February 2002.
Page 1.



The Minister of Justice appears proud to say that he refuses to read Lynley Hood's book A City Possessed. This is unfortunate as there are numerous lessons to be learned from the saga that are of value today, regardless of the issue of Ellis's guilt. On that issue alone, we are witnessing the kind of establishment obstinacy and public dissatisfaction that led in Britain to the Criminal Cases Review Commission.

The Minister shelters behind the Court of Appeal and the report by Sir
Thomas Eichelbaum, but this is not good enough. One of Lynley Hood's
achievements, as a non-lawyer, is an astute criticism of the
shortcomings of the various methods available to review criminal
convictions. Each of the reviews and appeals suffered from some
limitation, self-imposed or otherwise. A City Possessed is the first
attempt at a review of the whole case from the investigation onwards.

The first issue obviously is whether Ellis should have been convicted.
No one who has read the confusion and contradiction displayed by the
witness statements that Hood recites can be happy that the convictions
are safe. The Court of Appeal confessed to having read only extracts
of the statements, but this is not enough to make one content with
them, whereas relevant extracts are sufficient to show that witnesses
were confused, self-contradictory and unreliable. Either Sir Thomas
did not read those statements because, like everyone else he
restricted himself to the filleted evidence that the Judge allowed in,
or, with respect, his judgment is at fault.

Regardless of that issue, however, there are several systemic matters
which clearly require attention and which, it seems, require attention
today just as much as a decade ago.

Police investigation: the investigation in the Ellis saga suffered
from a clear fault which was that it was driven by a junior officer
with a bee in his bonnet. Senior officers seem almost never to have
exercised independent judgment: they evidently regarded themselves as
the heavy guns to be wheeled out whenever the OiC needed. It is
clearly inappropriate that a multiple victim case involving serious
criminal allegations, important legal and policy questions relating to
evidence and major budgetary issues should have been conducted by an
officer of the rank of Detective. Exactly the same thing seems to have
happened again in the Sotheran Dash-8 crash case where either the
Detective concerned was being used as a front to shelter the real
decision makers, or another hugely expensive and complex investigation
was conducted without any leadership from supervising officers.

Section 23G of the Evidence Act: this section is meaningless nonsense.
This is not hindsight, it was said at the time it was passed. The
section authorises the giving of evidence about whether behaviour is
consistent or inconsistent with sexual abuse. "Inconsistent" means
"logically impossible in combination with" and "consistent" simply
means "not inconsistent". There is no behaviour that is inconsistent
with sexual abuse and so the DSAC manual instructed doctors to report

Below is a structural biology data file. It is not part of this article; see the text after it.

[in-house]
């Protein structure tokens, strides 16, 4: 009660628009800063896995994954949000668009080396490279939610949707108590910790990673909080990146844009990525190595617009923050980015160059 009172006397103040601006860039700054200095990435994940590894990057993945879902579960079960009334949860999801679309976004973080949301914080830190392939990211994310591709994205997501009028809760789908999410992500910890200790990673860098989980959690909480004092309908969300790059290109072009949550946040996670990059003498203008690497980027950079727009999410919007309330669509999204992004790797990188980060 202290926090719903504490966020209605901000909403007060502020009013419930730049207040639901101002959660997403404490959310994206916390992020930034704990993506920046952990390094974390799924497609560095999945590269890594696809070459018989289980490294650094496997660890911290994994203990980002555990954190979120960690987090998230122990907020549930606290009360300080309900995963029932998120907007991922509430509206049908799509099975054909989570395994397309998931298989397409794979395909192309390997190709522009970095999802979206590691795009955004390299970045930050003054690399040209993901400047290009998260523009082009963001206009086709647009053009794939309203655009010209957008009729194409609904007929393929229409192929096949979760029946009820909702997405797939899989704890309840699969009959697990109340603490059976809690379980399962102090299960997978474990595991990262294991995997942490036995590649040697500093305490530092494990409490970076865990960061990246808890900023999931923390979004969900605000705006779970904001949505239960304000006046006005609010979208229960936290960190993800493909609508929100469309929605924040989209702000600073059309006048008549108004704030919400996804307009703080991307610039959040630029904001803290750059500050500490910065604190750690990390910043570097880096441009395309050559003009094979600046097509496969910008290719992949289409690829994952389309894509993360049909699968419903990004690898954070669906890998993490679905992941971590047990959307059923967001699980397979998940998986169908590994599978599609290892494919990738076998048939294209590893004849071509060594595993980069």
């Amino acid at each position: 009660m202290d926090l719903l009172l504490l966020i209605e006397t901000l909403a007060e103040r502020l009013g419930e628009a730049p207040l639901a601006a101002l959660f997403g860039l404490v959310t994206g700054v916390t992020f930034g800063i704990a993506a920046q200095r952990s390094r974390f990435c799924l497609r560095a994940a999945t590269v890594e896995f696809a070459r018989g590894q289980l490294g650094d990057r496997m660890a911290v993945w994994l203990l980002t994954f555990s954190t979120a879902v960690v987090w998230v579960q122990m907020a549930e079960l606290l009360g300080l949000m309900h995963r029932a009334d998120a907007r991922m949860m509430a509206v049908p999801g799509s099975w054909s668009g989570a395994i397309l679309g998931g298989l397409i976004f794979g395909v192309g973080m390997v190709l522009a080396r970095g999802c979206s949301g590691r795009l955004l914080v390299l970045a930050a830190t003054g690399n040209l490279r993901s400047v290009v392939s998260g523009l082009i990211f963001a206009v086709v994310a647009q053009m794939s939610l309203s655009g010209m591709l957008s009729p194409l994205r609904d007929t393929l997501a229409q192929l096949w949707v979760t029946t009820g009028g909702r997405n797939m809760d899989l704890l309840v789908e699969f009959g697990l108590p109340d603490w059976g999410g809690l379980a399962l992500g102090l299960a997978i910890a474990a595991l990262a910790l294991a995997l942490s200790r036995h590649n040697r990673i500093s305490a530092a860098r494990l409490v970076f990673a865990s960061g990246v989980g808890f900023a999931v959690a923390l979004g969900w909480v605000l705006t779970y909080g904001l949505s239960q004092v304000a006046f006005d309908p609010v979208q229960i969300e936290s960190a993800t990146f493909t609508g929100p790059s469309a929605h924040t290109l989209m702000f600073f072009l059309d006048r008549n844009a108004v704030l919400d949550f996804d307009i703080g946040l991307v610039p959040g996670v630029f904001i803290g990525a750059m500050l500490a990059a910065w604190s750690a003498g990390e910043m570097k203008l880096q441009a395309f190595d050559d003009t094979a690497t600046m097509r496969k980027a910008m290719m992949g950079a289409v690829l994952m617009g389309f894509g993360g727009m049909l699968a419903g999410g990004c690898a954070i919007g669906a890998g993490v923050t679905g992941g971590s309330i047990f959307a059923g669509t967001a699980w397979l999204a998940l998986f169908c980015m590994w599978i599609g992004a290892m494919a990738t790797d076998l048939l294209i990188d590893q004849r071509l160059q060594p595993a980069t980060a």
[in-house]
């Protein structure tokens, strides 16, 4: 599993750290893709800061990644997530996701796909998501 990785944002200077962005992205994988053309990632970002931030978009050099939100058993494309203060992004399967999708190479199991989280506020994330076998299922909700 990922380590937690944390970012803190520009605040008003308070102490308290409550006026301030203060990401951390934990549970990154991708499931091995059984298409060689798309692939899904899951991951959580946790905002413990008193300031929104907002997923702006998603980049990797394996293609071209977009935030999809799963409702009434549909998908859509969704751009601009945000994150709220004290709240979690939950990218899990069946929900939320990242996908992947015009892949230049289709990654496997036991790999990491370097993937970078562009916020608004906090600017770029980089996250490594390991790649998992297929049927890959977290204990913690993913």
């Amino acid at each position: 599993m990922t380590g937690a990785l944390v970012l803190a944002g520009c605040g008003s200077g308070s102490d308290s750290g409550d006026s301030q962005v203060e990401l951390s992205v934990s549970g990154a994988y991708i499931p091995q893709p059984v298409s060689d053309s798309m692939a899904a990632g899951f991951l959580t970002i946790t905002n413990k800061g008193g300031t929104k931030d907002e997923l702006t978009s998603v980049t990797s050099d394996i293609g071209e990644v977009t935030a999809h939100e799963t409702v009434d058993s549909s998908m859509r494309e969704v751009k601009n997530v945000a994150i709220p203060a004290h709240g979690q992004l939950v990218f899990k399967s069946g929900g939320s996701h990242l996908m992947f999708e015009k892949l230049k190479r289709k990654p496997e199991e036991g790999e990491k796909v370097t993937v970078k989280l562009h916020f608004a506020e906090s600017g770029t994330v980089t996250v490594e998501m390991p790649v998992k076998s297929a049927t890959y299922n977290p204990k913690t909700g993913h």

all behaviour as "consistent with sexual abuse". This is clearly not
understood by most lawyers and police, who, surveys show, think that
"consistent" means "provides supporting evidence for". Sadly, the Law
Commission draft Evidence Code just reiterates this nonsense verbatim.
It should be repealed. The kindest thing that can be said for those
responsible for it is that they cannot have known what they were

Psychological evidence: little psychological evidence stands up to
serious scrutiny. Psychologists have managed to con the system for
years with nonsense such as "offender profiling" which has no
scientific basis whatever. The fact is that psychology completely
lacks a general theory of human behaviour and the divisions between
schools of psychology are as deep as argument about whether the earth
goes round the sun or vice versa. Few psychologists understand the
logical structure of evidence they are giving, as surveys of numerous
cases, listening to them speak on this and other issues at seminars,
and personal experience of trying to train them in evidence-giving
demonstrates. Almost no statements made by psychologists are backed up
by the population data necessary to give the evidence probative value.
The so-called "prosecutor's fallacy" is endemic. Recently a
psychologist on television suggested that many premature births are
due to stress events in pregnancy. To prove this she interviewed
mothers who had given birth prematurely and discovered that some high
proportion of them had suffered stress events in pregnancy. This, she
said, proved her theory. Much psychological evidence in real Court
cases in New Zealand and elsewhere has been as unintelligent as this.
The mystical hold that psychologists seem to have over the legal
system should be broken.

The appeal structure: The position in a criminal appeal appears to be
this. If you are an undoubted criminal caught red-handed but you can
point to some defect in police procedure, the Court of Appeal will
exercise a power it has arrogated to itself and which Parliament never
intended it to have, to rule the evidence inadmissible and set you
free. If on the other hand, you argue that you are innocent and have
only been convicted because of misjudgments by the trial Judge and by
the jury, the Court of Appeal will refuse to exercise the power
Parliament intended it to have to revisit the conduct of the trial and
the evidence available. This is not how to create confidence in the
criminal justice system.

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